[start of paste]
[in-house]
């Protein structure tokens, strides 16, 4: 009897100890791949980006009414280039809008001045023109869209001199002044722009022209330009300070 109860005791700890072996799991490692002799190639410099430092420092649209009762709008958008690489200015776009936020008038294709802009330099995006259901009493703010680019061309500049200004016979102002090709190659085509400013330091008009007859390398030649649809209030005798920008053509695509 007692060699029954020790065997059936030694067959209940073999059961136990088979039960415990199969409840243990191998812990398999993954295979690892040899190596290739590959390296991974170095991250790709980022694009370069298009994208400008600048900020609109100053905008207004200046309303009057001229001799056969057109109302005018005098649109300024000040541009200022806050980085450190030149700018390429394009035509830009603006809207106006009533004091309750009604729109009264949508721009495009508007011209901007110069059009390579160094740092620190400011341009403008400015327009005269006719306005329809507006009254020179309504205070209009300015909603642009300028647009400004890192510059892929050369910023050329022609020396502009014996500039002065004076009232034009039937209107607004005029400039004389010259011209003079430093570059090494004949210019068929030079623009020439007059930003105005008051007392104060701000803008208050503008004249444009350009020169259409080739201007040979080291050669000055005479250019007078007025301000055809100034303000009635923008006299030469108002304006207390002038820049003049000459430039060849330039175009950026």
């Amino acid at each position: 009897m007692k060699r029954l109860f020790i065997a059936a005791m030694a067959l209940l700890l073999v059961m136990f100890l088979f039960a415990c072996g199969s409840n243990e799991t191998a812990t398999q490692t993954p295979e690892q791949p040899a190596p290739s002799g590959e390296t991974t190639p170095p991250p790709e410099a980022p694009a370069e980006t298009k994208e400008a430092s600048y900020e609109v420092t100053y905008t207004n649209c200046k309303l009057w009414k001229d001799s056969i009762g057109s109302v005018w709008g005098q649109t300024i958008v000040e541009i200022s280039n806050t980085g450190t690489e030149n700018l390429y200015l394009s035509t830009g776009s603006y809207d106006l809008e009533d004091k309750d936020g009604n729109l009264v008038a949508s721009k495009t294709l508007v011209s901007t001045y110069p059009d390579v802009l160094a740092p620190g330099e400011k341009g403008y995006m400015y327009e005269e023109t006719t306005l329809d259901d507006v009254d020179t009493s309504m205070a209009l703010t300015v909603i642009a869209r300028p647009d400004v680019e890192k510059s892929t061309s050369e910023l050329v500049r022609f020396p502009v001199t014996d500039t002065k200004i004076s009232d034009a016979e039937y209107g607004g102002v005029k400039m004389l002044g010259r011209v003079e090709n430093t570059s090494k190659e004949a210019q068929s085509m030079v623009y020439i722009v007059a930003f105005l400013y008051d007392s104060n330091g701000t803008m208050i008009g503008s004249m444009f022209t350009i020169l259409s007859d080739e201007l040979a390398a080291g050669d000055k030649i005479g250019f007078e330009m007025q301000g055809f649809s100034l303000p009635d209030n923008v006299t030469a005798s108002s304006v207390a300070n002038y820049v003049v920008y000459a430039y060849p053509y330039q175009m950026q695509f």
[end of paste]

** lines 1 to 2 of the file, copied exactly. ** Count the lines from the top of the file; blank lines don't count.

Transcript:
[in-house]
């Protein structure tokens, strides 16, 4: 009897100890791949980006009414280039809008001045023109869209001199002044722009022209330009300070 109860005791700890072996799991490692002799190639410099430092420092649209009762709008958008690489200015776009936020008038294709802009330099995006259901009493703010680019061309500049200004016979102002090709190659085509400013330091008009007859390398030649649809209030005798920008053509695509 007692060699029954020790065997059936030694067959209940073999059961136990088979039960415990199969409840243990191998812990398999993954295979690892040899190596290739590959390296991974170095991250790709980022694009370069298009994208400008600048900020609109100053905008207004200046309303009057001229001799056969057109109302005018005098649109300024000040541009200022806050980085450190030149700018390429394009035509830009603006809207106006009533004091309750009604729109009264949508721009495009508007011209901007110069059009390579160094740092620190400011341009403008400015327009005269006719306005329809507006009254020179309504205070209009300015909603642009300028647009400004890192510059892929050369910023050329022609020396502009014996500039002065004076009232034009039937209107607004005029400039004389010259011209003079430093570059090494004949210019068929030079623009020439007059930003105005008051007392104060701000803008208050503008004249444009350009020169259409080739201007040979080291050669000055005479250019007078007025301000055809100034303000009635923008006299030469108002304006207390002038820049003049000459430039060849330039175009950026």